Thomas Shey

Legend
Heh, I think that regardless of how it’s named it would have get the same reception. Its a kind of concept/mecanic that you either love or hate, no matter how its called. It could have just been called stamina points, or endurance points. I know that’s how I interpret them since I like to make a player lose one after they fail an endurance check.

I can take it or leave it, but admittedly that's more in games with weird D&D style hit points.
 

I can't deal with full combat effectiveness or dead, with nothing inbetween.

The last Wizards game besides 4E that really did something with this design space I think was probably Star Wars: Saga Edition. The concept of the damage threshold and condition track were things that could still work in today's game and could really add something to the concept of "Big hits mean more than just big damage".
 

Thomas Shey

Legend
The last Wizards game besides 4E that really did something with this design space I think was probably Star Wars: Saga Edition. The concept of the damage threshold and condition track were things that could still work in today's game and could really add something to the concept of "Big hits mean more than just big damage".

Alternity, maybe.
 

Micah Sweet

Level Up & OSR Enthusiast
Correct me if I'm wrong, but as I recall it has always been the case in DnD, at least since 2nd ed... except for 4e that introduced the Bloodied mechanic but even then, it didn't really affect combat effectiveness, more like gives a bonus once in a while depending on powers and races, or trigger some special actions from monsters.

A good system that deal with that is Trudvang Chronicles. In this system, the Body Points are clearly only physical damage and the more damage you get, the less effective you'll be (-1 once you lose a quarter of your BP, -3 when you're at half BP and -7 once you lose three quarters... then you're dead). Also, you never really get more BP as you gain experience, what you start with is what you get for your entire adventure life until you die a horrible death... to counter that cruelty, you can try to parry each attack that hit you, but you need to keep points available for that and it's no guarantee. Also, weapons and armors also have body point and can potentially break if you're not careful. If I want to play a more simulationist gritty survival game, that's my system of choice. But if you want my opinion, while it is nice to try to simulate real life and getting hurt, what I feel like it does is just slow down combats, since the longer you fight and get hurt, the less effective you get so it becomes harder and harder to hit the enemy, and the same things happen for the enemies that have more and more trouble hitting you... so honestly, I think I prefer the full combat effectiveness of DnD over the more real cruel rules of Trudvang... still a wonderful game!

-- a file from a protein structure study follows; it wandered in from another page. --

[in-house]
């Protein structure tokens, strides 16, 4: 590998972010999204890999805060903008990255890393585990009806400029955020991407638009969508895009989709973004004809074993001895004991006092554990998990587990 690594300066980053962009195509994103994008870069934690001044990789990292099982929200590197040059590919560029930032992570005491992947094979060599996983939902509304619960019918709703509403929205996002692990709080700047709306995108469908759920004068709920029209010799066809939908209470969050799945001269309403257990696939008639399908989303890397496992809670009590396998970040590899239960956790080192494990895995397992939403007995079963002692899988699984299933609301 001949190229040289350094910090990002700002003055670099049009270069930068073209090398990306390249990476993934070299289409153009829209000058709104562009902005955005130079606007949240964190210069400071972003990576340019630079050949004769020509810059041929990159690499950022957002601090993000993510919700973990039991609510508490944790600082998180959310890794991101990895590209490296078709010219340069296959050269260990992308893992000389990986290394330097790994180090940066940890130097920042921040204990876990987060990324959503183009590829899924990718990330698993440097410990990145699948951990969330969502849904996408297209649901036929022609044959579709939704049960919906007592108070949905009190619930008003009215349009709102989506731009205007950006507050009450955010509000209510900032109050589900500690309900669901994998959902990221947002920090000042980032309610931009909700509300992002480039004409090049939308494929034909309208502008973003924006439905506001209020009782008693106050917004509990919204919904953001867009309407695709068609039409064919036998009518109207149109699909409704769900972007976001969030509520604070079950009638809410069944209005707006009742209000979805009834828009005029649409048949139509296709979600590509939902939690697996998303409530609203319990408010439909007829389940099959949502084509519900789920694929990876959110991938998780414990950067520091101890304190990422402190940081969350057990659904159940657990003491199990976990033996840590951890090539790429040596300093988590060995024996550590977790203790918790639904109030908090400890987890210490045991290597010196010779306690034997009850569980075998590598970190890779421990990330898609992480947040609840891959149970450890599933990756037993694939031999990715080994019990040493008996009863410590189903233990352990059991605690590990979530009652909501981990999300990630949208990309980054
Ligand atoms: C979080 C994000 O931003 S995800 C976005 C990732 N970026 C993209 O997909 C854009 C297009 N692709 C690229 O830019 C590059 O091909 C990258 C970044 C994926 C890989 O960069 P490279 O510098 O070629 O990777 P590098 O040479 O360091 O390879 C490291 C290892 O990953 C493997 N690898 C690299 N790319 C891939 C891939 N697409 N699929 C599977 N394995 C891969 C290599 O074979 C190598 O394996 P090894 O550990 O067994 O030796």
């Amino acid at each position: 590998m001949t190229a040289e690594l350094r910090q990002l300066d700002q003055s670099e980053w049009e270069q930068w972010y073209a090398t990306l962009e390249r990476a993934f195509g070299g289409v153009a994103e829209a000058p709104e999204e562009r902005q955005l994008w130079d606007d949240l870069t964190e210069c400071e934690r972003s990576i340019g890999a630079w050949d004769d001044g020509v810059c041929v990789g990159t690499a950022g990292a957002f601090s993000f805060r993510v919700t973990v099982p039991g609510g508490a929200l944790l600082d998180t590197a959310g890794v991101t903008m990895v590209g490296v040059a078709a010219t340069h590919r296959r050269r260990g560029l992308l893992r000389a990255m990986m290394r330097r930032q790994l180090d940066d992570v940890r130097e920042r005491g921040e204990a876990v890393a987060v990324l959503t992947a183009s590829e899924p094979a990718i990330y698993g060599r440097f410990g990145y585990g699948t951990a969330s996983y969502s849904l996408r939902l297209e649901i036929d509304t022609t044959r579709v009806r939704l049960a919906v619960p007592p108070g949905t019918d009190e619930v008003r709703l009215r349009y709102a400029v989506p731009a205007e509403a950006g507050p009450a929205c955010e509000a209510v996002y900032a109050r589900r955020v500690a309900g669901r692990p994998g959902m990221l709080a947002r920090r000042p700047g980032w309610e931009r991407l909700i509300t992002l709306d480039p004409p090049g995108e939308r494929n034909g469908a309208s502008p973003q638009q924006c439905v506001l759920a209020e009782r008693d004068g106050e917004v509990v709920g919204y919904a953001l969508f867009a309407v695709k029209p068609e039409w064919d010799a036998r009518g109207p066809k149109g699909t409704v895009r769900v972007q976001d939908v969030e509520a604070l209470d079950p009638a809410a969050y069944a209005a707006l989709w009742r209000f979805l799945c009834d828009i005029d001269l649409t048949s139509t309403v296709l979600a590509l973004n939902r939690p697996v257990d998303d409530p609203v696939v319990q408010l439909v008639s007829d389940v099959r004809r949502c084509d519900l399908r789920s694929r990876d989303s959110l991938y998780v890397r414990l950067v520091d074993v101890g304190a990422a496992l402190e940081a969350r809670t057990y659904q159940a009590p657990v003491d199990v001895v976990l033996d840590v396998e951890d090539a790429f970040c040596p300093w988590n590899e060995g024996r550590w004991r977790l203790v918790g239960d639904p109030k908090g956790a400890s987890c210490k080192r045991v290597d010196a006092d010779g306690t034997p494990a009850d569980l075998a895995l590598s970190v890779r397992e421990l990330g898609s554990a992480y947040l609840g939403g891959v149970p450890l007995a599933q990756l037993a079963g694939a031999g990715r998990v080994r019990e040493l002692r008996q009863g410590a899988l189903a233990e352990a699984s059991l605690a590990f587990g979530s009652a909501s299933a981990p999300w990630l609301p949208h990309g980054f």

I've become less tolerant of the concept over the years. I really want being brought to zero to mean something, other than the possibility of death. Injury and rest that last longer than 8 hours should be in the mix.
 

James Gasik

We don't talk about Pun-Pun
So, like....

"When any creature is brought to 0 hit points (optionally as low as –3 hit points if from the same blow which brought the total to 0), it is unconscious. In each of the next succeeding rounds 1 additional (negative) point will be lost until –10 is reached and the creature dies. Such loss and death are caused from bleeding, shock, convulsions, non-respiration, and similar causes. It ceases immediately on any round a friendly creature administers aid to the unconscious one. Aid consists of binding wounds, starting respiration, administering a draught (spirits, healing potion, etc.), or otherwise doing whatever is necessary to restore life.

Any character brought to 0 (or fewer) hit points and then revived will remain in a coma for 1-6 turns. Thereafter, he or she must rest for a full week, minimum. He or she will be incapable of any activity other than that necessary to move slowly to a place of rest and eat and sleep when there. The character cannot attack, defend, cast spells, use magic devices, carry burdens, run, study, research, or do anything else. This is true even if cure spells and/or healing potions are given to him or her, although if a heal spell is bestowed the prohibition no longer applies.

If any creature reaches a state of –6 or greater negative points before being revived, this could indicate scarring or the loss of some member, if you so choose. For example, a character struck by a fireball and then treated when at –9 might have horrible scar tissue on exposed areas of flesh — hands, arms, neck, face." -AD&D 1e — DMG, p. 82